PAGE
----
PR is alive and Well 

Public Relations is alive and well that’s why a certain agency is running a PR campaign to convince us that PR is Dead and to convince people to attend their event. I think part of the confusion can be understood by analyzing their concept of PR. They don’t fully understand that marketing, advertising, digital marketing and content marketing are all part of the arsenal available to the modern PR professional and agency. 

  

It’s all PR

Advertising is PR, Digital is PR, Outdoor is PR, Endorsement deals are PR, Stakeholder relations is PR, Advocacy campaigns are PR: all these activities are all PR activities because they all serve to manage the particular public’s opinion of the brands or personalities involved.

 

All publicized content is PR

One can easily argue that any form of communication issued by any organization is PR because PR is Public Relations, the management of one’s personal or business brand and the relationship it has with is differentiated publics. 

 Of course PR has evolved 

Yes PR has evolved far beyond press releases and reputation management it encompasses a whole litany of disciplines and media that seek to help brands to influence their publics and stakeholders. For as long as companies and individuals have the need to communicate and influence their publics PR will always be necessary.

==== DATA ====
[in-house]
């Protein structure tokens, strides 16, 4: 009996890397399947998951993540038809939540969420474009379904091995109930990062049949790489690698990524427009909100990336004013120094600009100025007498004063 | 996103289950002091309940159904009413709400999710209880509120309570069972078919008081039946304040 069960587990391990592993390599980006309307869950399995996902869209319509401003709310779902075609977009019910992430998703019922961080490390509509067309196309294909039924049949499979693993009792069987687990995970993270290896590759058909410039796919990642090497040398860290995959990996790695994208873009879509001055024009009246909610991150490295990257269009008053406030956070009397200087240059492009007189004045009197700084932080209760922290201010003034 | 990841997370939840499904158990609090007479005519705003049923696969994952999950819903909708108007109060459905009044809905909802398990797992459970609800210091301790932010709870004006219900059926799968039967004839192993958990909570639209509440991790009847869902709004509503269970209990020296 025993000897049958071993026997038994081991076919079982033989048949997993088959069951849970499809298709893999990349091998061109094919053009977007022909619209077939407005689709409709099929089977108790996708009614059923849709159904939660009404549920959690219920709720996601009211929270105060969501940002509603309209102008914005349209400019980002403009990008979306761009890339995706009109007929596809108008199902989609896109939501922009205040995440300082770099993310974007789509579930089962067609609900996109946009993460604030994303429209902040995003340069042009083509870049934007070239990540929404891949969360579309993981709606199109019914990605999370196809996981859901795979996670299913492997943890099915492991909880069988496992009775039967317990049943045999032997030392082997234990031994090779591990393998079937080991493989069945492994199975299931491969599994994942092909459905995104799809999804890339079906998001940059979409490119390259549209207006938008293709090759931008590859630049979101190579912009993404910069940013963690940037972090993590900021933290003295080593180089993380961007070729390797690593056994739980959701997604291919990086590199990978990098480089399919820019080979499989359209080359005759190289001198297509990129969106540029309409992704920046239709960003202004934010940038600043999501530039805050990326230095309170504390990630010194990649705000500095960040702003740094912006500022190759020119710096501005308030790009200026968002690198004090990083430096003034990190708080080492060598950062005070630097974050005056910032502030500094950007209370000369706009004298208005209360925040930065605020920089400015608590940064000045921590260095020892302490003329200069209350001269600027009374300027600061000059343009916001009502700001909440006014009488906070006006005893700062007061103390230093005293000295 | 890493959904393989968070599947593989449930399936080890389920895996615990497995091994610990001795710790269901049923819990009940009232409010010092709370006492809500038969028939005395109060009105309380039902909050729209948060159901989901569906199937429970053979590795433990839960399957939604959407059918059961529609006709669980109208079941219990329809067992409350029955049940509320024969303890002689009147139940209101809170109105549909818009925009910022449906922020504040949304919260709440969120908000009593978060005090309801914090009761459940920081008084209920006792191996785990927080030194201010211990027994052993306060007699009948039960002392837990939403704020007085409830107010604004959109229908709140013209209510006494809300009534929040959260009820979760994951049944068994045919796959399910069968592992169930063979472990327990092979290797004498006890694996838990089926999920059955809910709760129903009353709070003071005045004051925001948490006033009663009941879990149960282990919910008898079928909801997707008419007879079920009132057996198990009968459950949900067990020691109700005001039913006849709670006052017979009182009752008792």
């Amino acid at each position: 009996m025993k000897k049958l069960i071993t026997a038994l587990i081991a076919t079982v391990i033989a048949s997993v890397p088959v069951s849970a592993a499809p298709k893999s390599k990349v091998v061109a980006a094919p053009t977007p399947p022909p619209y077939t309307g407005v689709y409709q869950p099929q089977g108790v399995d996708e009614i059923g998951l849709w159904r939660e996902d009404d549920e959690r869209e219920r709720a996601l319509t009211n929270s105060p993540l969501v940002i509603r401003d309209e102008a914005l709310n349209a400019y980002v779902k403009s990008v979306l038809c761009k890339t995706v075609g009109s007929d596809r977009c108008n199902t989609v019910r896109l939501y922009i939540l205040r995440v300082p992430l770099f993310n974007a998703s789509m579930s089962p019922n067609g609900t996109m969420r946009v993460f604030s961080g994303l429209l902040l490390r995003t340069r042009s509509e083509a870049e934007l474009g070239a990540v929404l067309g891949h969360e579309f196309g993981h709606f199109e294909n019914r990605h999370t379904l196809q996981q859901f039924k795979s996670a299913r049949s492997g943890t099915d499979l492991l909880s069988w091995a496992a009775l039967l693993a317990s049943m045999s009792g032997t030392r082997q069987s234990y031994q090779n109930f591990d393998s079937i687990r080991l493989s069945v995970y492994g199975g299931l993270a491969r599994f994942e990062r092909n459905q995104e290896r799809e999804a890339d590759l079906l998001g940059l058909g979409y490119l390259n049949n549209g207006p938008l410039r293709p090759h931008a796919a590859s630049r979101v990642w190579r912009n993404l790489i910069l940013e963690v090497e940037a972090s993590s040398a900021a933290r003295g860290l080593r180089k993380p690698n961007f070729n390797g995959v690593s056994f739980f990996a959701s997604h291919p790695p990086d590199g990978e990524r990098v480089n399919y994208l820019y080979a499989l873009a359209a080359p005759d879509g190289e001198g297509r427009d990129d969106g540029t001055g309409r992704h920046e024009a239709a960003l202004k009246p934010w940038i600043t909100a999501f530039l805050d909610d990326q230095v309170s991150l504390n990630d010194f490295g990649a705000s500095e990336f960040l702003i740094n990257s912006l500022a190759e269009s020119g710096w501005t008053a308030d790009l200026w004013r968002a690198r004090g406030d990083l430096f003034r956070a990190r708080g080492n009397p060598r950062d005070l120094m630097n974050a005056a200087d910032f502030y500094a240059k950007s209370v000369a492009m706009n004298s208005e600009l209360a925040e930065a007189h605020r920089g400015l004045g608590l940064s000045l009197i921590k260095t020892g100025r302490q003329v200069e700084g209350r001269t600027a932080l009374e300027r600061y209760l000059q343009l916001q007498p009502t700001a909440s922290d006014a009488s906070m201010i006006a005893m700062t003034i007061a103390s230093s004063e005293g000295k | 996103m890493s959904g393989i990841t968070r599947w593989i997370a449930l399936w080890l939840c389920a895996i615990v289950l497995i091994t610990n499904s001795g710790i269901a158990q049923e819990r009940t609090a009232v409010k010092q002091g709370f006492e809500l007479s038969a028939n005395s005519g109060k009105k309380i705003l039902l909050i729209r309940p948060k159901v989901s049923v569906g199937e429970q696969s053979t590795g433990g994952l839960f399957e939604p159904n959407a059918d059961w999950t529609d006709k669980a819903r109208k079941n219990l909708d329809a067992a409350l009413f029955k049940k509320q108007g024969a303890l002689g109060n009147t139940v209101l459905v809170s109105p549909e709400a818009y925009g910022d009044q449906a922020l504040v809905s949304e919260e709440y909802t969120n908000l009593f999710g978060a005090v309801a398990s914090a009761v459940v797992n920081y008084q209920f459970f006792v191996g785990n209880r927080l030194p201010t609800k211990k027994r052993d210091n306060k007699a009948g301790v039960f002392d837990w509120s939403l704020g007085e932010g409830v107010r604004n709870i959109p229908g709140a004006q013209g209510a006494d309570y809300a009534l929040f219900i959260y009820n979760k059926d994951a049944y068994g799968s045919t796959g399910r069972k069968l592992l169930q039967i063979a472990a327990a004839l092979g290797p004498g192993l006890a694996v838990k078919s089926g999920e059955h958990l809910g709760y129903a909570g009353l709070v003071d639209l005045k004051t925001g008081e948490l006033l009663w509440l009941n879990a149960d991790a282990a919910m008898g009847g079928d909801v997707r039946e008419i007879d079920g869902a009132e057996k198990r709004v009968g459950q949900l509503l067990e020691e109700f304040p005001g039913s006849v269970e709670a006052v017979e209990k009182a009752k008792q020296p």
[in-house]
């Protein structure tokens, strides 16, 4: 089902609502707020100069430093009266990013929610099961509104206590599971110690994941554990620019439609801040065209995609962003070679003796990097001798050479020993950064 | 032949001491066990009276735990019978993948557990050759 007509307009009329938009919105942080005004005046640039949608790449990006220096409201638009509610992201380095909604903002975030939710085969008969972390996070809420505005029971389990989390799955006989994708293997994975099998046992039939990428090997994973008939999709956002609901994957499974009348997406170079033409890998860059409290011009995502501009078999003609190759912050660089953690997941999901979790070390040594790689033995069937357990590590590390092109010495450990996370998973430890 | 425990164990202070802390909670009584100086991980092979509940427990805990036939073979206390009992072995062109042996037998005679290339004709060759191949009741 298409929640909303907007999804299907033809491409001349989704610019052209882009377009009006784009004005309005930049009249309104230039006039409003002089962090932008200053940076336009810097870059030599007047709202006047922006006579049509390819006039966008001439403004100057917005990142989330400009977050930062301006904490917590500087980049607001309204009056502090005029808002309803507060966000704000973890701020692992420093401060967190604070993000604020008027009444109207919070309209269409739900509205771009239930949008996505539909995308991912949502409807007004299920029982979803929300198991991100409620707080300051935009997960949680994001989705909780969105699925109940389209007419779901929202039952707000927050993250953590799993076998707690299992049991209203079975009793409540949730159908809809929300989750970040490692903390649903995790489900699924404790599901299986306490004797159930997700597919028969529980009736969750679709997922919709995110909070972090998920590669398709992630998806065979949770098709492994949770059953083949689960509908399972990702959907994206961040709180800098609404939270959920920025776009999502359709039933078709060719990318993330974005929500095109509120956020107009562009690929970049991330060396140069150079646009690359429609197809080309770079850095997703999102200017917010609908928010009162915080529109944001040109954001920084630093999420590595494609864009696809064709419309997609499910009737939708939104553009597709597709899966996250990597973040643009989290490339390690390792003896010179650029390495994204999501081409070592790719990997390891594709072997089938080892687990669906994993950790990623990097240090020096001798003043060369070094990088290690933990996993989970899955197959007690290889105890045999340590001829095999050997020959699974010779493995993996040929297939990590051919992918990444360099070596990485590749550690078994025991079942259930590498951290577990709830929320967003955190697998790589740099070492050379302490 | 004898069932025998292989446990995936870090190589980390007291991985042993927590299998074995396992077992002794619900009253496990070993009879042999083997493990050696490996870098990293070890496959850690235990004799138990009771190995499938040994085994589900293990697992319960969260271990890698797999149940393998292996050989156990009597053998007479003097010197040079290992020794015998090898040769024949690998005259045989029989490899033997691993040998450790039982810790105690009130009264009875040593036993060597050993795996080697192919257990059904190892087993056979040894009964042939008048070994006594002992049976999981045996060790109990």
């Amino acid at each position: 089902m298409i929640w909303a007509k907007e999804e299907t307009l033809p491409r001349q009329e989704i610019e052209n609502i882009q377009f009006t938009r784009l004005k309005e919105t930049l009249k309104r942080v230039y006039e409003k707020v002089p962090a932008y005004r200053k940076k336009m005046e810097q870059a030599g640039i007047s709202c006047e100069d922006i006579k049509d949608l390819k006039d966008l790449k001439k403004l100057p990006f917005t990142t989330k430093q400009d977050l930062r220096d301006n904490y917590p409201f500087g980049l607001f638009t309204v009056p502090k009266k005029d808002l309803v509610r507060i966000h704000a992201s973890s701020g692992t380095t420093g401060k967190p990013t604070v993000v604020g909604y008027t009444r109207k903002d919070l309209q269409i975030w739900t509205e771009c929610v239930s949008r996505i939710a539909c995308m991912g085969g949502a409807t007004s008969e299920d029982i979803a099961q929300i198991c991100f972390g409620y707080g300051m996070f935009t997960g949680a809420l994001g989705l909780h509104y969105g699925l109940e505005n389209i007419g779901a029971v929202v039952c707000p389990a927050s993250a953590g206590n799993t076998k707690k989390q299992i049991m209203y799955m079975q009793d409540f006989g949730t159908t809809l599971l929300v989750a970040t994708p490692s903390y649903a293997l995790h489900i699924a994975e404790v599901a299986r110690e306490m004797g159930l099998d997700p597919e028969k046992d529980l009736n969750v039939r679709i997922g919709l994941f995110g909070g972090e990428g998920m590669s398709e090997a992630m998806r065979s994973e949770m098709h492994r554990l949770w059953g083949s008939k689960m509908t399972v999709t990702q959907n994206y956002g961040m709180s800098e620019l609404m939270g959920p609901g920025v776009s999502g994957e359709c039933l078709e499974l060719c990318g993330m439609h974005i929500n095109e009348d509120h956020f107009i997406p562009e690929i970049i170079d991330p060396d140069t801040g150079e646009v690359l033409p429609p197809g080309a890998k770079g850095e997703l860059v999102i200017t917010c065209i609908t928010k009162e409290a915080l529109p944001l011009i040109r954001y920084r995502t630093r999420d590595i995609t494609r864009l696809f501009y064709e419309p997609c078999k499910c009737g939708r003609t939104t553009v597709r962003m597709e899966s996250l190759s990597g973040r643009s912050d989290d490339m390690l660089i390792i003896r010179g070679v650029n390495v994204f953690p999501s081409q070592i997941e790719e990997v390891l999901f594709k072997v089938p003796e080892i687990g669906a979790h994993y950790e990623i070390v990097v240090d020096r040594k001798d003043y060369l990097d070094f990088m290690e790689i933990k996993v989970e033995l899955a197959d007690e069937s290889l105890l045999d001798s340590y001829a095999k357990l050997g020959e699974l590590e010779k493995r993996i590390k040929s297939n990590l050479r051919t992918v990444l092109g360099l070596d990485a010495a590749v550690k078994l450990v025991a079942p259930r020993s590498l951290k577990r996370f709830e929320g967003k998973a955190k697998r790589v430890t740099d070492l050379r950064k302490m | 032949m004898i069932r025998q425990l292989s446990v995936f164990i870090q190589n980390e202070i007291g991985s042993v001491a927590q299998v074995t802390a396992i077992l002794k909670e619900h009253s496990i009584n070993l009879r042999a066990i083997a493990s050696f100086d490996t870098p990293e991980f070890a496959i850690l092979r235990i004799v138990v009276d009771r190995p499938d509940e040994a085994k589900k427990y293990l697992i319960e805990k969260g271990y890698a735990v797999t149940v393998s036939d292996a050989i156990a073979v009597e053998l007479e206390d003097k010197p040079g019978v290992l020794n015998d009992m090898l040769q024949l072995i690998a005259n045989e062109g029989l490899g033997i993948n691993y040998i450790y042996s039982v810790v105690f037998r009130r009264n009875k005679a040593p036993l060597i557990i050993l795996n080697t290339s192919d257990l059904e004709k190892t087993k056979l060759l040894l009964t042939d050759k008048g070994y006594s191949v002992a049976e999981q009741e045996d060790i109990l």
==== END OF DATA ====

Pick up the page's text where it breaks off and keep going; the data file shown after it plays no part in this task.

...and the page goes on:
The Facts speak for themselves!

“All the recent marketing successes have been PR successes, not advertising successes. To name a few: Starbucks, The Body Shop, Amazon.com, Yahoo!, eBay, Palm, Google, Linus, PlayStation, Harry Potter, Botox, Red Bull, Microsoft, Intel, and BlackBerry. A closer look at the history of most major brands shows this to be true. As a matter of fact, an astonishing number of well-known brands have been built with virtually no advertising at all. Anita 

 

Roddick built The Body Shop into a worldwide brand without any advertising. Instead she traveled the world looking for ingredients for her natural cosmetics, a quest that resulted in endless publicity. Until recently Starbucks didn’t spend a hill of beans on advertising either. In its first ten years, the company spent less that $10 million (total) on advertising in the United States, a trivial amount for a brand that delivers annual sales of $1.3 billion today. 

 

-Mart became the world’s largest retailer, ringing up sales approaching $200 billion, with little advertising. Sam’s Club, a Wal-Mart sibling, averages $56 million per store with almost no advertising. In the pharmaceutical field, Viagra, Prozac, and Vioxx became worldwide brands with almost no advertising. In the toy field, Beanie Babies, Tickle Me Elmo, and Pokémon became highly successful brands with almost no advertising. In the high-technology field, Oracle, Cisco, and SAP became multibillion-dollar companies (and multibillion-dollar brands) with almost no advertising.”  ― Al RiesThe Fall of Advertising and the Rise of PR

By Lebo Mukansi 

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